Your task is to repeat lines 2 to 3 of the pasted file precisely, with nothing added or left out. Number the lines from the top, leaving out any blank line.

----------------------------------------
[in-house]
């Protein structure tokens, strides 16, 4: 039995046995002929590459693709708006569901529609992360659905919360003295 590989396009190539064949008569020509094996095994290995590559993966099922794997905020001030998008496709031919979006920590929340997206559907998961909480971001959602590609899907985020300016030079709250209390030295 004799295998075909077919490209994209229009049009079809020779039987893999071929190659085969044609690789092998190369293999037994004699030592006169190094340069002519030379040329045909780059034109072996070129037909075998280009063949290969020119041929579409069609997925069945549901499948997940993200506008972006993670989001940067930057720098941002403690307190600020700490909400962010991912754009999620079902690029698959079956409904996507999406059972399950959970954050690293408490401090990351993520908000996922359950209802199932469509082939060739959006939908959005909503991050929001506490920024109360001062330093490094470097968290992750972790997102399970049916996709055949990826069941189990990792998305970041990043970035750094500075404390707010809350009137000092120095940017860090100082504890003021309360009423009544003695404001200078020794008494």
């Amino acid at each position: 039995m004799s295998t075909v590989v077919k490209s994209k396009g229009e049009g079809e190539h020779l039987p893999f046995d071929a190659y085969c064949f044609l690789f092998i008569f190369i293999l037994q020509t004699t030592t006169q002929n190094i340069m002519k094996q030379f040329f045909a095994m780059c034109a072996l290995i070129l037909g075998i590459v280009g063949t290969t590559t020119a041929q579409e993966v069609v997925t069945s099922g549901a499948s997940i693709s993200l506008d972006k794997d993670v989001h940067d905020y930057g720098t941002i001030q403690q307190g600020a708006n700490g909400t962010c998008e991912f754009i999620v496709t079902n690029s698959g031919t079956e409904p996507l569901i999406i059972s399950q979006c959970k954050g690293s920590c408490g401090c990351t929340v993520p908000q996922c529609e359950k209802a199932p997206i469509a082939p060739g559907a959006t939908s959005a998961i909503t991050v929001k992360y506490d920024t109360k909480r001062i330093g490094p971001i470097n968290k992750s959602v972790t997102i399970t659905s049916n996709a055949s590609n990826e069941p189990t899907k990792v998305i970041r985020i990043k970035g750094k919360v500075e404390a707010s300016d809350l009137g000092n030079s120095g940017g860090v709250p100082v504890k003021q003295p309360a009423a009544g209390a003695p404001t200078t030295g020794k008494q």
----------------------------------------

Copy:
């Protein structure tokens, strides 16, 4: 039995046995002929590459693709708006569901529609992360659905919360003295 590989396009190539064949008569020509094996095994290995590559993966099922794997905020001030998008496709031919979006920590929340997206559907998961909480971001959602590609899907985020300016030079709250209390030295 004799295998075909077919490209994209229009049009079809020779039987893999071929190659085969044609690789092998190369293999037994004699030592006169190094340069002519030379040329045909780059034109072996070129037909075998280009063949290969020119041929579409069609997925069945549901499948997940993200506008972006993670989001940067930057720098941002403690307190600020700490909400962010991912754009999620079902690029698959079956409904996507999406059972399950959970954050690293408490401090990351993520908000996922359950209802199932469509082939060739959006939908959005909503991050929001506490920024109360001062330093490094470097968290992750972790997102399970049916996709055949990826069941189990990792998305970041990043970035750094500075404390707010809350009137000092120095940017860090100082504890003021309360009423009544003695404001200078020794008494």
């Amino acid at each position: 039995m004799s295998t075909v590989v077919k490209s994209k396009g229009e049009g079809e190539h020779l039987p893999f046995d071929a190659y085969c064949f044609l690789f092998i008569f190369i293999l037994q020509t004699t030592t006169q002929n190094i340069m002519k094996q030379f040329f045909a095994m780059c034109a072996l290995i070129l037909g075998i590459v280009g063949t290969t590559t020119a041929q579409e993966v069609v997925t069945s099922g549901a499948s997940i693709s993200l506008d972006k794997d993670v989001h940067d905020y930057g720098t941002i001030q403690q307190g600020a708006n700490g909400t962010c998008e991912f754009i999620v496709t079902n690029s698959g031919t079956e409904p996507l569901i999406i059972s399950q979006c959970k954050g690293s920590c408490g401090c990351t929340v993520p908000q996922c529609e359950k209802a199932p997206i469509a082939p060739g559907a959006t939908s959005a998961i909503t991050v929001k992360y506490d920024t109360k909480r001062i330093g490094p971001i470097n968290k992750s959602v972790t997102i399970t659905s049916n996709a055949s590609n990826e069941p189990t899907k990792v998305i970041r985020i990043k970035g750094k919360v500075e404390a707010s300016d809350l009137g000092n030079s120095g940017g860090v709250p100082v504890k003021q003295p309360a009423a009544g209390a003695p404001t200078t030295g020794k008494q």